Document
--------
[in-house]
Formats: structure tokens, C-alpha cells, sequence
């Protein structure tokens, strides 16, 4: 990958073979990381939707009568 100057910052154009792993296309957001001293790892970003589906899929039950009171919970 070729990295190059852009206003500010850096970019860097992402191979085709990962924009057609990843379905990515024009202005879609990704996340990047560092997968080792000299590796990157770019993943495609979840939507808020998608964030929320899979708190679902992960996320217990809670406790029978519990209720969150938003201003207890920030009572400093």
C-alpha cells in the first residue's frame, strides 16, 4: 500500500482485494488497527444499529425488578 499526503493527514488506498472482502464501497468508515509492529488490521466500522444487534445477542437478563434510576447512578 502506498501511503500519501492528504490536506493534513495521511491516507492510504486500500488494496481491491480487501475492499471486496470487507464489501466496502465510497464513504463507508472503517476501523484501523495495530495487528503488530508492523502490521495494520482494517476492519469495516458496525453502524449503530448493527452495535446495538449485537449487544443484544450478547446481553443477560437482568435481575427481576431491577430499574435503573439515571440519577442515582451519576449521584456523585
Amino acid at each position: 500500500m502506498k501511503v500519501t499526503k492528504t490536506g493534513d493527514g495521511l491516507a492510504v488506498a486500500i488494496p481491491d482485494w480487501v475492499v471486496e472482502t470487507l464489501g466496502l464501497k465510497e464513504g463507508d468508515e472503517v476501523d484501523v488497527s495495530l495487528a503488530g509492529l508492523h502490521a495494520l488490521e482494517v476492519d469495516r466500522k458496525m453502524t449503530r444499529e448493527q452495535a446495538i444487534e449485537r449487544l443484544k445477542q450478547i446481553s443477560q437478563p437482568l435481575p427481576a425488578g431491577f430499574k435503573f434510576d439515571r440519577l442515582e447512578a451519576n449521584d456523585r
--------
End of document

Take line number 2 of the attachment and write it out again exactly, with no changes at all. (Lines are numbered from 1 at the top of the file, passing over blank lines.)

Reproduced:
Formats: structure tokens, C-alpha cells, sequence